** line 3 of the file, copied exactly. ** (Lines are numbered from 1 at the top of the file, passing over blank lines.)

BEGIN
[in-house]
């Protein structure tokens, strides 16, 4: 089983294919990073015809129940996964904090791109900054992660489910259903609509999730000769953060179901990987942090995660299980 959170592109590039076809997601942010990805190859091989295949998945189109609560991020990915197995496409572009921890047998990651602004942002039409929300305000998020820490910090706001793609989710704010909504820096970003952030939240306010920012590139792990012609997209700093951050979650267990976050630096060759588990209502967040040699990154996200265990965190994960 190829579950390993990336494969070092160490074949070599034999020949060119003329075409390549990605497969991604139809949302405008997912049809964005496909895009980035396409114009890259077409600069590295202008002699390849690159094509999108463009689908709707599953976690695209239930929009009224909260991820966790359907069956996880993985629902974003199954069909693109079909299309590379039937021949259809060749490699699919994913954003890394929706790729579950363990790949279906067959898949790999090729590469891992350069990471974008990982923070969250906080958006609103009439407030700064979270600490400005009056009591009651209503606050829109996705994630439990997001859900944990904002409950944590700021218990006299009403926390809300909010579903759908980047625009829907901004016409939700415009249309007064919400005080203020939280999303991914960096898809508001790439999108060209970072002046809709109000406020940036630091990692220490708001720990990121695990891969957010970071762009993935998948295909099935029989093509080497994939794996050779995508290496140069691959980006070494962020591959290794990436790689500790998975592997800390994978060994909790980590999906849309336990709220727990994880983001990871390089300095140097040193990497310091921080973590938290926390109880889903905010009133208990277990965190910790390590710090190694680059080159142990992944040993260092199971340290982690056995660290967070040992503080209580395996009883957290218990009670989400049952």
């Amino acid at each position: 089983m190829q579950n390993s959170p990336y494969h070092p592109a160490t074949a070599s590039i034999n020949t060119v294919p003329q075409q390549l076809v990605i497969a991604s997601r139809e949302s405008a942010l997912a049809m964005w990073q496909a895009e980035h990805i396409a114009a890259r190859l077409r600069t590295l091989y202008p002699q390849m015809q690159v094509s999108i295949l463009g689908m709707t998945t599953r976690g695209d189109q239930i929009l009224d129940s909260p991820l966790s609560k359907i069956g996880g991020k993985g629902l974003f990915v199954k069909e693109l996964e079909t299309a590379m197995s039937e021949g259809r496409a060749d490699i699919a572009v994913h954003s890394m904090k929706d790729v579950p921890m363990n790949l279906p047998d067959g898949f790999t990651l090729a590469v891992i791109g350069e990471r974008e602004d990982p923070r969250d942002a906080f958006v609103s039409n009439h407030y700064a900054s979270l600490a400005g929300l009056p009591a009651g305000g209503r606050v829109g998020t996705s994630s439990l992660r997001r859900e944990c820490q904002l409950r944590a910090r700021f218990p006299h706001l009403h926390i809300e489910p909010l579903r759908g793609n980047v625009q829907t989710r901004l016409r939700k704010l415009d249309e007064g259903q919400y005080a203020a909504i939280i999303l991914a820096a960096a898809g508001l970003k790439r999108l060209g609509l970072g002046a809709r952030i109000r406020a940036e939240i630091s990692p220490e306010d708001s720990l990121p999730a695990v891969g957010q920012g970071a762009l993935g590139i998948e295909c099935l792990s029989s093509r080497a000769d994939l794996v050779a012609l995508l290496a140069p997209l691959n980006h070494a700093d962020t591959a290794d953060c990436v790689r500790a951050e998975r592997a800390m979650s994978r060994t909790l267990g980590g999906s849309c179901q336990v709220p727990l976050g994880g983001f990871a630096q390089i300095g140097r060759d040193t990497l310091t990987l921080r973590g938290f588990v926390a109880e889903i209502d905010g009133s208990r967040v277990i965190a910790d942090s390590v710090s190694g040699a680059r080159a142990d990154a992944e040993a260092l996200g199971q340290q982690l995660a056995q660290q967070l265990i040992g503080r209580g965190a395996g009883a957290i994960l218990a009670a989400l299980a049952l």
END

């Amino acid at each position: 089983m190829q579950n390993s959170p990336y494969h070092p592109a160490t074949a070599s590039i034999n020949t060119v294919p003329q075409q390549l076809v990605i497969a991604s997601r139809e949302s405008a942010l997912a049809m964005w990073q496909a895009e980035h990805i396409a114009a890259r190859l077409r600069t590295l091989y202008p002699q390849m015809q690159v094509s999108i295949l463009g689908m709707t998945t599953r976690g695209d189109q239930i929009l009224d129940s909260p991820l966790s609560k359907i069956g996880g991020k993985g629902l974003f990915v199954k069909e693109l996964e079909t299309a590379m197995s039937e021949g259809r496409a060749d490699i699919a572009v994913h954003s890394m904090k929706d790729v579950p921890m363990n790949l279906p047998d067959g898949f790999t990651l090729a590469v891992i791109g350069e990471r974008e602004d990982p923070r969250d942002a906080f958006v609103s039409n009439h407030y700064a900054s979270l600490a400005g929300l009056p009591a009651g305000g209503r606050v829109g998020t996705s994630s439990l992660r997001r859900e944990c820490q904002l409950r944590a910090r700021f218990p006299h706001l009403h926390i809300e489910p909010l579903r759908g793609n980047v625009q829907t989710r901004l016409r939700k704010l415009d249309e007064g259903q919400y005080a203020a909504i939280i999303l991914a820096a960096a898809g508001l970003k790439r999108l060209g609509l970072g002046a809709r952030i109000r406020a940036e939240i630091s990692p220490e306010d708001s720990l990121p999730a695990v891969g957010q920012g970071a762009l993935g590139i998948e295909c099935l792990s029989s093509r080497a000769d994939l794996v050779a012609l995508l290496a140069p997209l691959n980006h070494a700093d962020t591959a290794d953060c990436v790689r500790a951050e998975r592997a800390m979650s994978r060994t909790l267990g980590g999906s849309c179901q336990v709220p727990l976050g994880g983001f990871a630096q390089i300095g140097r060759d040193t990497l310091t990987l921080r973590g938290f588990v926390a109880e889903i209502d905010g009133s208990r967040v277990i965190a910790d942090s390590v710090s190694g040699a680059r080159a142990d990154a992944e040993a260092l996200g199971q340290q982690l995660a056995q660290q967070l265990i040992g503080r209580g965190a395996g009883a957290i994960l218990a009670a989400l299980a049952l």